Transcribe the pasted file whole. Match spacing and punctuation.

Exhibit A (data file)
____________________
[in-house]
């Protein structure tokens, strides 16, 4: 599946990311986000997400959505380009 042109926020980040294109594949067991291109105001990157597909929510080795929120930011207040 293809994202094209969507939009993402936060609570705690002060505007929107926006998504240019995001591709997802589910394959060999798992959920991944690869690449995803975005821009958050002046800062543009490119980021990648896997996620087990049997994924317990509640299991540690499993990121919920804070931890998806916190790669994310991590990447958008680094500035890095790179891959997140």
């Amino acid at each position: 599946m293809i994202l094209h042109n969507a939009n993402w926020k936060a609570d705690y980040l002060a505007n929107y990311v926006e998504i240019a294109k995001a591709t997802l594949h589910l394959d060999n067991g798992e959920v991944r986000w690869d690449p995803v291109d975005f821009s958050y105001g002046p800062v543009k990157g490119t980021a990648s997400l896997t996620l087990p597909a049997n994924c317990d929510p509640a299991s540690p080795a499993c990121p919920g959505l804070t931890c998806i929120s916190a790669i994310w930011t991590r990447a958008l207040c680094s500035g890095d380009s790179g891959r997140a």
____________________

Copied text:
[in-house]
């Protein structure tokens, strides 16, 4: 599946990311986000997400959505380009 042109926020980040294109594949067991291109105001990157597909929510080795929120930011207040 293809994202094209969507939009993402936060609570705690002060505007929107926006998504240019995001591709997802589910394959060999798992959920991944690869690449995803975005821009958050002046800062543009490119980021990648896997996620087990049997994924317990509640299991540690499993990121919920804070931890998806916190790669994310991590990447958008680094500035890095790179891959997140």
């Amino acid at each position: 599946m293809i994202l094209h042109n969507a939009n993402w926020k936060a609570d705690y980040l002060a505007n929107y990311v926006e998504i240019a294109k995001a591709t997802l594949h589910l394959d060999n067991g798992e959920v991944r986000w690869d690449p995803v291109d975005f821009s958050y105001g002046p800062v543009k990157g490119t980021a990648s997400l896997t996620l087990p597909a049997n994924c317990d929510p509640a299991s540690p080795a499993c990121p919920g959505l804070t931890c998806i929120s916190a790669i994310w930011t991590r990447a958008l207040c680094s500035g890095d380009s790179g891959r997140a």